Electric Motors/Add a speed control to single phase motor
QUESTION: Hello I have a Dayton single phase split phase motor quarter horsepower 115 V at 4.5 A this is an explosionproof fan and motor I would act like to add a speed control to the motor how would I go about doing that?
ANSWER: Chuck, the motor looks new, I don't see the XP tag, what Group and Class is the motor rated for? Or why is the motor required to be XP?
I ask, because if the control is intended to be in the same environment, the control would need to match the same Group and Class as the motor is rated at.
How much speed control do you need? You realize no matter what you do, with a split phase single phase motor, it is going to be limited in range. If you change the speed it is going to change the torque and HP with the variance in speed.
Your best bet is to look towards controlling the line frequency, that will give you the least amount of loss of power, and I am assuming you want speed control below and up to the base speed?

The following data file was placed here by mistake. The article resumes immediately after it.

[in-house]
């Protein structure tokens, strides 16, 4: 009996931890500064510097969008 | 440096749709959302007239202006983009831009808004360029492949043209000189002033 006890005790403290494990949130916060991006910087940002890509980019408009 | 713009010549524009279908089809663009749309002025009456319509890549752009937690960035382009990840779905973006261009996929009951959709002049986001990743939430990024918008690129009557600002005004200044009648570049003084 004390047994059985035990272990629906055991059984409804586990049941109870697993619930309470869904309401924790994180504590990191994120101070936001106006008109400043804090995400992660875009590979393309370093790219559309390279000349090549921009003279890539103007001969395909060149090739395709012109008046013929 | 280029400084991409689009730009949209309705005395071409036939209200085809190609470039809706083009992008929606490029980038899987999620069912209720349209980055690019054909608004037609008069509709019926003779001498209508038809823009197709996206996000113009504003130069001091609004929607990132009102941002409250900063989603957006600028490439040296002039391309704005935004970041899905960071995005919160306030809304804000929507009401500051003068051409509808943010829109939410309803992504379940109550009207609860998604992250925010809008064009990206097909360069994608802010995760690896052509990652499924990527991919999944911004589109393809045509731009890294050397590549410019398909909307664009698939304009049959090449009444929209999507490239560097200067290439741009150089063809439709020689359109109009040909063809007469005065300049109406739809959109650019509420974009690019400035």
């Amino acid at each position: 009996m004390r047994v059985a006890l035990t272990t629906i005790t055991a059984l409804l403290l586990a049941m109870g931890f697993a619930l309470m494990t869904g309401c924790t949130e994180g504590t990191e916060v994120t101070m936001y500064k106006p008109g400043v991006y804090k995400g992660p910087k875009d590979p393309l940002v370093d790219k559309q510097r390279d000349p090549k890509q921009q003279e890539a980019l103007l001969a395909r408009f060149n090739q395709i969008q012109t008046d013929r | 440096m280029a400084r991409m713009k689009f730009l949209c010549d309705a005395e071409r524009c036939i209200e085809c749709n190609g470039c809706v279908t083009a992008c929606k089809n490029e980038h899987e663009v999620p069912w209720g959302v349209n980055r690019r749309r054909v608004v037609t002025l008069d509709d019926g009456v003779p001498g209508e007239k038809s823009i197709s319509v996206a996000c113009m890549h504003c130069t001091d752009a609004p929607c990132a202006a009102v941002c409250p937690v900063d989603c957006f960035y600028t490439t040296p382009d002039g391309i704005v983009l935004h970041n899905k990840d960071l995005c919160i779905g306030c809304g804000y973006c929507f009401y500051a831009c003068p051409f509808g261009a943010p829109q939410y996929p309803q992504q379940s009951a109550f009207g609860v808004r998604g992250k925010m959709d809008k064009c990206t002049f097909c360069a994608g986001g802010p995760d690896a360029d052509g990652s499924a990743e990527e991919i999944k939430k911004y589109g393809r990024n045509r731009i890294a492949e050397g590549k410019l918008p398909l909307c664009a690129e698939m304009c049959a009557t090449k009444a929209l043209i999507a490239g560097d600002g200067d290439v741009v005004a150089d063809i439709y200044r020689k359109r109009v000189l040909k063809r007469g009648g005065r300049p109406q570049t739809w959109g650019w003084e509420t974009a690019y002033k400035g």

Anything above the base speed, is going to take design evaluation, of the entire fan system in much greater detail then if the desired speed change is lower than the base speed.
No matter what you do, this is NOT going to be something simple like installing a light dimmer.
There are so many limitations to varying single phase motor speed, it is often not cost effective and extremely limited in range.
Changing the fan output by mechanical means, might be a more effective method than changing the speed of the motor itself.
There are commercially available frequency drives that would change the speed, but again even then the range is limited, along with the relationship between HP, torque and speed.
This really needs to be looked at as a SYSTEM, there is no simple answer to variable speed on a motor that was designed to run at the nameplate speed.
It comes down to varying the applied voltage, or varying the applied frequency.